Gregory Fratellone graduated from Northeastern University majoring in Biology and minoring in Psychology. He has previously conducted research on Western Lowland Gorillas (Gorilla gorilla gorilla) at the Franklin Park Zoo, focusing on infant development and personality, and has volunteered in Belize at The Belize Zoo and Wildtracks rehabilitation center with Geoffroy's spider monkeys (Ateles geoffroyi) and Yucatan black howler monkeys (Alouatta pigra). His thesis research was conducted at the Valley of the Wild Monkeys in Mt. Huangshan, China, examining the collective movements of Tibetan macaques (Macaca thibetana) in order to analyze collective decision-making, leader/follower dynamics and social networks. He studied primate social networks and organization as well as decision-making skills. Dr. Lixing Sun was his thesis committee chair.
Fratellone Gregory, Female Social Connectivity through the Leadership and Movement Progression of Tibetan Macaques at Mt. Huangshan, China / 2015
Melanie Bell received a B.A. in Anthropology and a B.S. in Primate Behavior and Ecology from Central Washington University. She is a former intern at the Chimpanzee and Human Communication Institute (CHCI). Her thesis research was performed at the Gibbon Conservation Center (GCC) in Southern California, looking at the nonvocal communication of Javan Gibbons (Hylobates moloch). She is currently an adjunct professor in the Anthropology department at CWU. Dr. Lori Sheeran was her thesis committee chair.
Bell, Melanie, Javan Gibbon (Hylobates moloch) Non-Vocal Social Communication and Gesture Use With Conspecifics / 2015
|Whitney Emge received a B.A. in Psychology from the University of Puget Sound. She was an apprentice at the Chimpanzee and Human Communication Institute (CHCI) and is currently an intern at Chimpanzee Sanctuary Northwest. Her thesis research was conducted at Fauna Foundation in Carignan, Québec, looking at the effects of operant training sessions and unstructured interactions between chimpanzees (Pan troglodytes) and their caregivers. Dr. Mary Lee Jensvold was her thesis committee chair.|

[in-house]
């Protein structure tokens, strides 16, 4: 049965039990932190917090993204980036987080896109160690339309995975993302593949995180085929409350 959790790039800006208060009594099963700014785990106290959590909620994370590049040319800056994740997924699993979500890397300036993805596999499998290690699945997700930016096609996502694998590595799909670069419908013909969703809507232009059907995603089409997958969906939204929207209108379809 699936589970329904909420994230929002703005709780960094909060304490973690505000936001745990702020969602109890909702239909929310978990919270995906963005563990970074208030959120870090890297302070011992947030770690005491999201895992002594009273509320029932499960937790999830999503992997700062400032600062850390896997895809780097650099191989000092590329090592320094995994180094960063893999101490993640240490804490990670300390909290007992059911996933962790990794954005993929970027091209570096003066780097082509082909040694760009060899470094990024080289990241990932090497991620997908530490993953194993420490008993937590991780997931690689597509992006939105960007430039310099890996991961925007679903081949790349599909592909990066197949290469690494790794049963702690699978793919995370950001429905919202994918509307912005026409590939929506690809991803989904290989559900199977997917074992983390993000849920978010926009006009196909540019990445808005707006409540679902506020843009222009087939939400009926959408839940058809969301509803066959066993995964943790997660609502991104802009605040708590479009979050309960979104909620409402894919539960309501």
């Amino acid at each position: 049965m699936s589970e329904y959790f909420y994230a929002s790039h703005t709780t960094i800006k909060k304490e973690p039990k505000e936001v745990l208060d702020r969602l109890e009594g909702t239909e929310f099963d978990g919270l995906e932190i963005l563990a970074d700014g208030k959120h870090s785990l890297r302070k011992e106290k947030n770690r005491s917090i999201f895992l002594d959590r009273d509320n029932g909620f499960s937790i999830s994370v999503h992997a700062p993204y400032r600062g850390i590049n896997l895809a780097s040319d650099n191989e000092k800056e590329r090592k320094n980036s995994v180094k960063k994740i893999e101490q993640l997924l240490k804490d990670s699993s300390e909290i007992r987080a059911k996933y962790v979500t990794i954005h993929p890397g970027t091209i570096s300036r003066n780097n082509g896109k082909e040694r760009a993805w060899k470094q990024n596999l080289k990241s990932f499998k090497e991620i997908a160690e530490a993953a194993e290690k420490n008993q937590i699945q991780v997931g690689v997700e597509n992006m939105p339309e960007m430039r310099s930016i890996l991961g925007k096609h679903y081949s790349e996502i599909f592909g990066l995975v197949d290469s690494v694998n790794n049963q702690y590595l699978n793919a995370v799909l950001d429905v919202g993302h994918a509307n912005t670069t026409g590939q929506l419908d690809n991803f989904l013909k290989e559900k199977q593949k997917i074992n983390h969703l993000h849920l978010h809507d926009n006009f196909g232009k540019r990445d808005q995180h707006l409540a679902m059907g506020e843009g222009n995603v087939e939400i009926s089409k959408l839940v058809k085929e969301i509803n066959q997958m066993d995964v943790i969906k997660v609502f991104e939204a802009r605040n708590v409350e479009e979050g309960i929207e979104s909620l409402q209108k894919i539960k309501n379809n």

|Katherine (Katie) McDonald graduated from Wellesley College with a B.A. in Psychology and a B.A. in Biological Sciences. She previously worked with tufted capuchin monkeys (Cebus apella) at Yale University, examining helping behavior between conspecifics. She was an apprentice at the Chimpanzee and Human Communication Institute (CHCI) and is currently an intern at Chimpanzee Sanctuary Northwest. Katie is interested in primate cognition, primate prosocial behavior, and captive primate welfare. For her thesis, she will be looking at the nighttime behaviors of captive chimpanzees (Pan troglodytes) from the CHCI video archive. Dr. Mary Lee Jensvold is her thesis committee chair.|
|Alexandra (Sandra) Casti graduated from Pratt Institute with a B.F.A in Painting and a minor in Art History. She was an apprentice at the Chimpanzee and Human Communication Institute (CHCI) and is currently an intern/volunteer caregiver at Chimpanzee Sanctuary Northwest. She is passionate about personhood rights for nonhuman animals and is interested in cognitive development, creative expression, and language evolution. She will be analyzing a series of chimpanzee (Pan troglodytes) drawings from the CHCI archive for her thesis. Dr. Mary Lee Jensvold is her thesis committee chair.|
|Benjamin Gombash graduated from the Ohio State University, double majoring in Wildlife Sciences and Anthropological Sciences. Ben is interested in primate conservation and vervet monkeys (Chlorocebus aethiops). Ben’s research concerns Hepatocystis and how genes may confer resistance to it. His thesis committee chair is Dr. Joseph Lorenz. Ben is currently working as Primate Rehabilitation Program Intern Coordinator and Site Manager for the Alouatta Sanctuary & Batipa Field Institute in Panama.|
|Anne Salow||Faculty Advisor: Dr. Steve Wagner|